11. I have a love/hate relationship with your blog. I love reading the entries, I love reading about your life and the farm and the animals and everything else, but I HATE that it reminds me that I live in a one bedroom apartment in a fairly large city when I’d much prefer to live at least on 2-10 acres somewhere with a cow pasture or horse paddock close by. I am not a city girl in the way I need to be one to be happy here, and your blog, wonderful though it is, reminds me of that. *sigh*

    Don’t quit writing, though!!!! I like torturing myself – honest!

  12. FC – I have researched the use of hay bales to clarify the colloidal clay in the pond, but have chosen not to utilize this method for the following reason. All authoritative sources that I have found caution strongly against using hay as a clarifier during the warmest months of the year, to avoid fish kills resulting from the decomposition of the hay in the pond water. But it is during the warmest months of the year that I would like the pond water to be clear, as we rarely recreate around the pond in the winter.

    From the above source:

    “There is one important reason to use as little hay as necessary. The addition of large amounts of organic material, such as hay, can lead to oxygen depletion as the material decomposes. This is especially true in July and August. If hay application must occur in summer, supplemental aeration may be needed to prevent a fish kill.”

    Your suggestion has led me to sources which indicate that gypsum may be a possible solution to my problem, so I am now investigating that possibility. Thanks for your help with this problem (?) of mine, and hopefully the muddy waters will clear soon.

  13. 10-4. That makes sense.
    From a guy with a very clear pond, there is this solace…clear water = major submerged plant problem as light penetrates deeply. My fish are asking for a lawn mower!

    I have a permit for grass carp, but the drought has me waiting for more water in the pond before I add anymore fish.

  14. Pingback: Ranch Ramblins » Blog Archive » Oh My! Where Did It Go?

  15. Pingback: Ranch Ramblins » Blog Archive » The People Pond

  16. we recently finished building and stocking a pond in the front of our home just for our enjoyment. We placed 1000 catfish,700 hybrid bream in the pond, which covers approximately 1 1/2 acres. We are having a ball watching them feed. I need someone to help me by telling me how much to feed them. We go down to the pond late each day and feed them 2 1/2 gallons of floating feed.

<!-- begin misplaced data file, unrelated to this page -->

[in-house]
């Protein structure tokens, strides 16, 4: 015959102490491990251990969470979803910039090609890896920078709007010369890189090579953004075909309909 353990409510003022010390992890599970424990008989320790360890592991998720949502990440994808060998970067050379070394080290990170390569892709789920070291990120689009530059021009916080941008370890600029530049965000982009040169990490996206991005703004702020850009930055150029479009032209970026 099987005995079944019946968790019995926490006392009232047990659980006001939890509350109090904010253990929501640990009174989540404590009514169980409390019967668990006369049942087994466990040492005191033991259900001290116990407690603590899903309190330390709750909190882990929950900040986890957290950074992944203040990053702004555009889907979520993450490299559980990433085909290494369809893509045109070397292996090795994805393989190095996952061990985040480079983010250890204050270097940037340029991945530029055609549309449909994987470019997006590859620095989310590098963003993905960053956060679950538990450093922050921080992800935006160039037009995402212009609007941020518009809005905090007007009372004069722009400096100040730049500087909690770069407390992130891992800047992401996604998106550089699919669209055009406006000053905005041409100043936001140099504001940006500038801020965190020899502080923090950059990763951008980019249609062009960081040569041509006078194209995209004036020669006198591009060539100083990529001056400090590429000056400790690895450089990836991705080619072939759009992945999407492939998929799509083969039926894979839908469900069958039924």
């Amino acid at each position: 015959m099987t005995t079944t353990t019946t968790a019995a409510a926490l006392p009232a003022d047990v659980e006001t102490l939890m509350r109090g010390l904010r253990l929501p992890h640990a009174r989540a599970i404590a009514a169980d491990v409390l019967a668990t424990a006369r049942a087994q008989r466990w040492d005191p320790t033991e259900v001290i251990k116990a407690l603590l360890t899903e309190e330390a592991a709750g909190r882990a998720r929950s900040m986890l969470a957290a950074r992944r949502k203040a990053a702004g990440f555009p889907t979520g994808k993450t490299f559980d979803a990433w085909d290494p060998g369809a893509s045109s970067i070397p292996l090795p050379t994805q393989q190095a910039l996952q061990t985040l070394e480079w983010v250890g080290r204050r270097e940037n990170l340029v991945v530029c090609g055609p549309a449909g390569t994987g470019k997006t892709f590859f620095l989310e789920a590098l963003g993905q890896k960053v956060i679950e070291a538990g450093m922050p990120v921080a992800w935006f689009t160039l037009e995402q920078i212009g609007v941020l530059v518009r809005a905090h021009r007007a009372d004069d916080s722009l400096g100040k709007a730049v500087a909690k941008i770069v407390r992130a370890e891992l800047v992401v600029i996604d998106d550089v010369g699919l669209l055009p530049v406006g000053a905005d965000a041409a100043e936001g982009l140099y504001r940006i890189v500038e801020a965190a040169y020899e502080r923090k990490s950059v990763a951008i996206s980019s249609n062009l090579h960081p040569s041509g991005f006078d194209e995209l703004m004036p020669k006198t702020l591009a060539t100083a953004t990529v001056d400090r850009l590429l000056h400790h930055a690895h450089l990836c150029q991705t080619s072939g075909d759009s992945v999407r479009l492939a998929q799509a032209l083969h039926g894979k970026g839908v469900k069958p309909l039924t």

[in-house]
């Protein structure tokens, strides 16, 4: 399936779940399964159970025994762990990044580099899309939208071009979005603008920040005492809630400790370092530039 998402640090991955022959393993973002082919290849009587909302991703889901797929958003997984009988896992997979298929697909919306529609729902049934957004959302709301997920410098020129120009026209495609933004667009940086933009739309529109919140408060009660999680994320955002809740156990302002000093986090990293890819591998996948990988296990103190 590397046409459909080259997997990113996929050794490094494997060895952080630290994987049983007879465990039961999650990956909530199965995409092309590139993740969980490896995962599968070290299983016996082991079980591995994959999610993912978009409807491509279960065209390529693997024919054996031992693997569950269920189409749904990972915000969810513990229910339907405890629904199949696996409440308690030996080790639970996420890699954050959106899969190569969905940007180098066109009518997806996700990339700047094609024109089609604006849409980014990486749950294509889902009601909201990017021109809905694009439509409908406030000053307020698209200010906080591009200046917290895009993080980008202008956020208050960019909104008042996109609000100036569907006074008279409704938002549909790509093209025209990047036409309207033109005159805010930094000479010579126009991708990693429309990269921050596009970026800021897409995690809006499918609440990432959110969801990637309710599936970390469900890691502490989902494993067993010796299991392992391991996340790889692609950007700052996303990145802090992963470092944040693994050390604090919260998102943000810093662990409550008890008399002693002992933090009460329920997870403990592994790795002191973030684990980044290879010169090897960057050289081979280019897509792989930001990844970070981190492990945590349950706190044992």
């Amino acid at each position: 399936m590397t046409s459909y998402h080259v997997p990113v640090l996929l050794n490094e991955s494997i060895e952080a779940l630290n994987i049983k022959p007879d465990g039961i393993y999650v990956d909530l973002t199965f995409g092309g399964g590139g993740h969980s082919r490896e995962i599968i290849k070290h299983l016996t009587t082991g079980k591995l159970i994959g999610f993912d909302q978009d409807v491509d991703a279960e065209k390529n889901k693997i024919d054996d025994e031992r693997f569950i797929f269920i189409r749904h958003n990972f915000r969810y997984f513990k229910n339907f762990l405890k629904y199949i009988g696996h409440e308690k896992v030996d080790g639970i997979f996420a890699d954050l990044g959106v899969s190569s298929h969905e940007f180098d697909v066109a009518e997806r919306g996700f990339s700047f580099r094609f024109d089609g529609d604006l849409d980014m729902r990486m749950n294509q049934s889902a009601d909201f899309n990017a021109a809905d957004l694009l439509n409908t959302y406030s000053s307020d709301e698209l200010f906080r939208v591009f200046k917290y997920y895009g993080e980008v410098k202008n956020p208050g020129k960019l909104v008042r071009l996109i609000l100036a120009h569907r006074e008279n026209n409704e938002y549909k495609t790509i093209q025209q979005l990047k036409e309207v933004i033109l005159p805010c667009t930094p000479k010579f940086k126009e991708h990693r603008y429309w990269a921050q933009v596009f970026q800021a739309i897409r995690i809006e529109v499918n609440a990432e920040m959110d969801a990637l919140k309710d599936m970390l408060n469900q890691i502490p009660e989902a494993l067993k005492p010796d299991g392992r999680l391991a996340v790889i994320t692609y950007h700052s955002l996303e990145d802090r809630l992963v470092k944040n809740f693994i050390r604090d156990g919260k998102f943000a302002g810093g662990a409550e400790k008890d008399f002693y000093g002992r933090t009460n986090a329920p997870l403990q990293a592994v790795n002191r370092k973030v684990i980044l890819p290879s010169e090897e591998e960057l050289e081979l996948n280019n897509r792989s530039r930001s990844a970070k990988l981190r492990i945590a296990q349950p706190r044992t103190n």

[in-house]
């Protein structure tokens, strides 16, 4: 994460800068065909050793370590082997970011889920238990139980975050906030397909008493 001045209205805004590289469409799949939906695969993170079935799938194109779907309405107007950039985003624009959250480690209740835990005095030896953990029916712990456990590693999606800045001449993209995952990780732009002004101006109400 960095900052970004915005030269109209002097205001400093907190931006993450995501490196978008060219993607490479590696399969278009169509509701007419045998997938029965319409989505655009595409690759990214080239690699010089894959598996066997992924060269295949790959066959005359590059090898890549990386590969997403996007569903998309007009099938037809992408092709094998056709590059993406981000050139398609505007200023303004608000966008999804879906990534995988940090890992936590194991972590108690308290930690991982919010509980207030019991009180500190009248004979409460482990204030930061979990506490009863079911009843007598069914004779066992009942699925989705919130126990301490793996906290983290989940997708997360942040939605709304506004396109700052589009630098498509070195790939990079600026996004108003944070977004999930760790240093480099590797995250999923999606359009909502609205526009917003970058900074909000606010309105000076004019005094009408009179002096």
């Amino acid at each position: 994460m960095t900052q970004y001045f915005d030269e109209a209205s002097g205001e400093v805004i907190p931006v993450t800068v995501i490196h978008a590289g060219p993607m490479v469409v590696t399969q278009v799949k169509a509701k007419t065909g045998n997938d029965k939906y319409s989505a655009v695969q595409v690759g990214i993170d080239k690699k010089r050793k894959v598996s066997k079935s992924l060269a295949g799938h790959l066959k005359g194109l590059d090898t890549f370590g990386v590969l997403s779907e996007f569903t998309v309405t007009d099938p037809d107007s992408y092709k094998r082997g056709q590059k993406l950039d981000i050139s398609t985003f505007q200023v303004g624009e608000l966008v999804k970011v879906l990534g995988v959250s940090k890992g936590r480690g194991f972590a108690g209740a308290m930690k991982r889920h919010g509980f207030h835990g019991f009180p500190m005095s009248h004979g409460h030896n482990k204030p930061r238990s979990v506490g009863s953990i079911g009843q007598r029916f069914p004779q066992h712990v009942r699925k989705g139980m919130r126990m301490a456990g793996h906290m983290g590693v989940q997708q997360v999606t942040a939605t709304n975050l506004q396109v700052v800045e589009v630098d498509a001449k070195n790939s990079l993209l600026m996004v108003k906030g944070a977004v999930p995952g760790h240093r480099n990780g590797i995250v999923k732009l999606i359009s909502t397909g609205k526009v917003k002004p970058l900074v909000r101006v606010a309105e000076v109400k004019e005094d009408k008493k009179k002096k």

They are growing beautifully, but I just want to make sure that we are feeding them enough. Anyone who knows, please respond. Thanks, Janice Loftin Columbia, MS 39429

  17. Pingback: Ranch Ramblins » Blog Archive » A Benchtable

  18. Pingback: Ranch Ramblins » Blog Archive » Visitors

  19. I have a 6000 sq.ft. silt pond before a 15 acer lake. Some of the pepole around the lake want it taken out. Were can I find some information to help them understand the inportance of the silt pond. We had a lot of silt in the lake before I added the silt pond but they did not live there at that time. Any help will be appreciated.

    Thanks D. Marak
    Rutherfordton NC.

  20. I don’t have a website but I found this one today and thought it might interest you. They sell windmills that aerate your pond. It cuts down on weeds and silt and creates a healthy environment for your fish. No chemicals necessary.Hope this helps!

  21. Hi everybody
    2 years ago I dug a 9ft deep 90x90ft quarter acre pond with no inflow but water sumped from a nearby shallow well. And managed to keep it fairly full. I had to line it with 1ft of peanutbutter clay, and sure enough it stayed milky murky for a year. Any dstrurbance and whoosh it turned milky.
    So last winter I dumped 3 trucklopads of sand over the ice…and this spring it looks much less milky,but still murky.
    I figured I could use 4 gals of pond clear flocculant to clear it up more.
    But the consensus here seems rather not….what gives?
    I’d like it to be somewhat more swimminviting. visibility is max 1ft, 6 in more like it….

  22. I have a wonderful pond I had dug in the woods, 40 X 40 foot and 8 foot deep. But we are in a drought and the pond had shrunk to tiny, and four foot down. So I jetted in a well – it is a big job, 40 foot deep, doing the work myself. $150 for pipe, 4150 for a pump).

    And then ran the well water with my fountain to oxygenate the well water. By morning the pond was up a foot but had turned muddy red. the well water is full of clear iron which turns to tiny rust particles when it gets oxygen. Now it has water but is a mess. Systems to remove the iron from the water are very expensive so I thought I would try the flocculant method.

    Fred, try the flocculant and get back to me. Also Hal, the company that makes the pond flocculant also makes blue pond dry – I wonder if you got that by mistake?

  23. kris,
    i am expecting a crew to “jet out” my 12ft deep shallow well nearby….i hope down to 25 feet!
    that should be sufficient for a 1-2gpm sprinkler year round, in the middle, to maintain level, aerate and keep algae off.
    i used an immersed aerator and all that it did was make more milky turbidity. wont try that again!
    but then if the problem persists ill try flocculants, damn the alum scare.

Leave a Reply